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Breast Cancer

The diagnosis and treatment of breast cancer have changed dramatically during the past two decades. Screening programs did not exist 25 years ago. The preferred treatment was radical mastectomy, and adjuvant therapy did not exist breast cancer, brest cancer. This is in marked contrast to the current situation of well-organized screening programs, effective adjuvant therapy, and

The most recent figures from the National Cancer Institute reveal that after a sharp rise in the percentage of women diagnosed with breast cancer from 1980 to 1987, there has been a decline in incidence, especially among women 50 years of age and

The American Cancer Society predicted 180,200 new cases of breast cancer and 43,900 deaths for 1997, representing 31% of all new cases of cancer and 17% of cancer deaths. The mortality rate for breast cancer has been unchanged since 1930, increasing on an average of 0.2% per year

The most important risk factor for breast cancer is advancing age. In women older than age 45 years, breast cancer occurs more frequently in upper socioeconomic classes, and whites are affected more than African Americans. Identified risk factors, either alone or in combination, explain only 21%

Early detection is associated with increased survival and more cosmetic local treatment. Women should undergo screening and routine surveillance at timely intervals to assess risks and aid in early diagnosis. It is recommended that screening mammography be offered routinely every 1-2 years to


The risk factors currently identified for breast cancer do not present a significant potential for control, nor are they as distinct as risk factors for lung cancer and cervical cancer. Other malignancies are associated with breast cancer, and multiple primary tumors of the ovary and uterus may be

Family History

The family history is an important factor in assessing an individual's risk of a heritable predisposition to breast cancer. One should attempt to distinguish women carrying mutations in breast cancer susceptibility genes, in whom the risk of disease is very high, from women in those same families who have

Reproductive History

Certain reproductive characteristics--nulliparity, early age of menarche, older age at menopause, and older age at first full-term pregnancy--have been associated with increased risk of breast cancer. Oophorectomy at an early age has been considered protective in reducing the risk of breast cancer in

Estrogen Replacement Therapy

Physicians should understand the rationale for estrogen replacement therapy, especially in terms of the prevention of cardiovascular disease and 

Use of Oral Contraceptives

Soon after the approval of oral contraceptives, a number of epidemiologic studies reported on the risk of breast cancer associated with them. Oral contraceptives are widely used, and any effect on the risk of breast cancer will have important public health implications. Studies suggest that, overall, there has been no increase in the risk of breast cancer for women who had ever used oral contraceptives; however, women who had used oral 

Dietary Fat Intake

International differences in rates of breast cancer and the striking increase among populations migrating from low-to high-incidence areas has suggested that environmental factors, possibly dietary, influence the occurrence of breast cancer. A number of studies addressing this issue have produced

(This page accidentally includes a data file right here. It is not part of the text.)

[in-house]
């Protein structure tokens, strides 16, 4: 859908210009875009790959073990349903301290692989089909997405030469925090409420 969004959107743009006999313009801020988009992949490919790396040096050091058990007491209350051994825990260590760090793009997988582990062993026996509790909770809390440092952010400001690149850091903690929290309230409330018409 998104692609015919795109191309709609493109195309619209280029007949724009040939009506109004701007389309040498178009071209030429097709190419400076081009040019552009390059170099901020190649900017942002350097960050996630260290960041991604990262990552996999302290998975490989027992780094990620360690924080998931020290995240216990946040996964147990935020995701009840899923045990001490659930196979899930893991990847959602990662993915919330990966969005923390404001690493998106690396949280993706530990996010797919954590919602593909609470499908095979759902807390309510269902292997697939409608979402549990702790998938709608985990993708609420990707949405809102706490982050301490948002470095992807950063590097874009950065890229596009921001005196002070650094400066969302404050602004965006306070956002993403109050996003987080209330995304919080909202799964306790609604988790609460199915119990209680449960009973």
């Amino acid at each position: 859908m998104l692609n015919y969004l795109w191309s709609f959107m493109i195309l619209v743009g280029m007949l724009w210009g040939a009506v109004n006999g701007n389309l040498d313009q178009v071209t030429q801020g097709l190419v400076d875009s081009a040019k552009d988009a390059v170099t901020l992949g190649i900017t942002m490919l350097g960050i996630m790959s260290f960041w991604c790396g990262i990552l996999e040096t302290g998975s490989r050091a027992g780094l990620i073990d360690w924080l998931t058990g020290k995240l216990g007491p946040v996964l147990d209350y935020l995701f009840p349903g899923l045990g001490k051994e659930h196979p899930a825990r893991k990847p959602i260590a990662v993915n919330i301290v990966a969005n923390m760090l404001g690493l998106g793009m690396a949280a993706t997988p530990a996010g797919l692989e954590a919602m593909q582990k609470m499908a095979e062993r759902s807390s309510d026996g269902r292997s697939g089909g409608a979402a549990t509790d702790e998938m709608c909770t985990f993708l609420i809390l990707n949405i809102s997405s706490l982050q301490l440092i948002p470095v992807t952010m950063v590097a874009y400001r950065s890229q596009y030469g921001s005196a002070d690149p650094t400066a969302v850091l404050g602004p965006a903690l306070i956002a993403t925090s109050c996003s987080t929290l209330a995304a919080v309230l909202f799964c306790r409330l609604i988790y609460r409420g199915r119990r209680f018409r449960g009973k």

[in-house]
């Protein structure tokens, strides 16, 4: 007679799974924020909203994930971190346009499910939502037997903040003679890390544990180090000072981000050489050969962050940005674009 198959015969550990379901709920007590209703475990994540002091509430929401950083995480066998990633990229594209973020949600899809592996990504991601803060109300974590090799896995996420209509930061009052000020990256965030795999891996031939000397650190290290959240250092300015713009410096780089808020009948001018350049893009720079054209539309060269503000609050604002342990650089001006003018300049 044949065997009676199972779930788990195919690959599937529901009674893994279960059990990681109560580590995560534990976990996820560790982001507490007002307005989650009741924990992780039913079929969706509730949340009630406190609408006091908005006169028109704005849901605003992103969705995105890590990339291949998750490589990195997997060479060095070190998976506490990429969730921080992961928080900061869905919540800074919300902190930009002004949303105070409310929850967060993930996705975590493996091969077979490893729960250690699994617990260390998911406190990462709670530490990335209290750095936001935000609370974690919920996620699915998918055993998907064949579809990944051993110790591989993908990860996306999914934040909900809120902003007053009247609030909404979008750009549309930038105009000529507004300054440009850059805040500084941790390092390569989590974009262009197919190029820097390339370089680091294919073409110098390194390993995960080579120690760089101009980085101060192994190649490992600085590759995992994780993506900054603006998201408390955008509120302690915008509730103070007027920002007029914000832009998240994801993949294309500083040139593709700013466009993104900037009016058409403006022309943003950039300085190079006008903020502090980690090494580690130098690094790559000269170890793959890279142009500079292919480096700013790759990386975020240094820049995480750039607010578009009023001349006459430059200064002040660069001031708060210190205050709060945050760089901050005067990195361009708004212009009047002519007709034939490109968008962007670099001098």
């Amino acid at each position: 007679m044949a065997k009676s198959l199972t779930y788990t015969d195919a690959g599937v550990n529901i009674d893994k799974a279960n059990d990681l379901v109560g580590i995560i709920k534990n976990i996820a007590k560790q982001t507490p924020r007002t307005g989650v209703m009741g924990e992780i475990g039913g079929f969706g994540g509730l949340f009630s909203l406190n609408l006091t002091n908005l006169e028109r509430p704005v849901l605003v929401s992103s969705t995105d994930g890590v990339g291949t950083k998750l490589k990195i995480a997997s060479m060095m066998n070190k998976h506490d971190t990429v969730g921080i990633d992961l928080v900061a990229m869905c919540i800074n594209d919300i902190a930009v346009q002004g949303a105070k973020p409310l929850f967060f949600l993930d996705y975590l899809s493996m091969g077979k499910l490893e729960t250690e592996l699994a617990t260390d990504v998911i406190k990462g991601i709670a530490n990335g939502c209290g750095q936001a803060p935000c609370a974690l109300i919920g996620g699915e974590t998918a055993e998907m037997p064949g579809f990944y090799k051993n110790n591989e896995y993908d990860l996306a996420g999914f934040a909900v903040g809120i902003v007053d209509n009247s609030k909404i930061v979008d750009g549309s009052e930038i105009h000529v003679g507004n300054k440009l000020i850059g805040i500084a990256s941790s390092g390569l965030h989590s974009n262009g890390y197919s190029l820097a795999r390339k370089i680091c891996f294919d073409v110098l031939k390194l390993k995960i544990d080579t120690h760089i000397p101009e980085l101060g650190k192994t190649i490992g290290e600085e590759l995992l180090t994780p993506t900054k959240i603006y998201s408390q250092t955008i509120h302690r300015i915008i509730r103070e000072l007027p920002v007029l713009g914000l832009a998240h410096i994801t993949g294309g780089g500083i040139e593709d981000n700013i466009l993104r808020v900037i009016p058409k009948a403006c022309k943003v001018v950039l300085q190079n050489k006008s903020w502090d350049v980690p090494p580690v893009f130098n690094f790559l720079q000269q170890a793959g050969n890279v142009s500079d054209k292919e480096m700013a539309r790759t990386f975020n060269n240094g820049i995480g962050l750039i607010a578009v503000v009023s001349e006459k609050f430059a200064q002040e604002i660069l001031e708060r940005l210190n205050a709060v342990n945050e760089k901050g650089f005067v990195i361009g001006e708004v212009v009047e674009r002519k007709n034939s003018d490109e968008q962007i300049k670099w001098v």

Alcohol Consumption

A number of epidemiologic studies have shown a possible relationship between moderate drinking and breast cancer. However, the benefit of decreasing alcohol consumption, if any, needs to be evaluated by considering all the potential effects of alcohol on a woman's overall risk profile. In

Other Factors

Approximately 10% of patients with breast cancer have a history of trauma to the breast. This trauma probably results in increased attention to the breast and the discovery of a tumor or other changes that initiate breast self-examination.

Virus-like particles have been identified in human breast milk. There is no evidence, however, that viruses are involved in breast cancer risk.

A number of histologic changes have been noted in benign fibrocystic breasts, and some have been associated with the later development of breast cancer. The College of American Pathologists has published a consensus statement indicating that there is no increased risk for breast cancer in patients with conditions such as macrocysts or microcysts, duct ectasia, fibroadenoma, mild hyperplasia, mastitis, or squamous metaplasia. There is a slight increase in risk in patients with sclerosing adenosis; biopsy-proven hyperplasia that is moderate or florid, solid or papillary; and those who had papillomas with a fibrovascular core. Finally, risk increases substantially--fourfold to fivefold--in women with biopsy-proven atypical hyperplasia or a


Appropriate staging includes a pretreatment chest X-ray, routine blood studies, and liver function tests. For invasive lesions, a bone scan is recommended, although the yield is low for T1 lesions. It is helpful to have the results as a baseline for later comparison during the follow-up evaluations. Clinical staging by the tumor, nodes, and metastases (TNM) system is recommended (see the box), although this system does not

Treatment Options

Untreated breast cancer has a surprisingly predictable 5-year survival rate. In one series, 20% of patients were still alive at 5 years and 5% survived 10 years. Thus, in discussing treatment, the surgeon should be aware of the natural history of the disease and the necessity for long-term (15-25 years) follow-up to determine the efficacy of 


TNM Staging System*





Primary tumor (T)

Pathologic classification (pN) (continued)


Primary tumor cannot be assessed


Metastasis to lymph node(s), any larger than 0.2 cm


No evidence of primary tumor


Metastasis in 1-3 lymph nodes, any more than 0.2 cm and all less than 2 cm in greatest


Carcinoma in situ: intraductal carcinoma, lobular carcinoma in situ, or Paget's disease of the nipple with no tumor



Tumor 2 cm or less in greatest dimension



0.5 cm or less in greatest dimension




More than 0.5 cm but not more than 1 cm in greatest dimension


Metastasis to 4 or more lymph nodes, any more than 0.2 cm and all less than 2 cm in greatest





Extension of tumor beyond the capsule of a


lymph node metastasis less than 2 cm in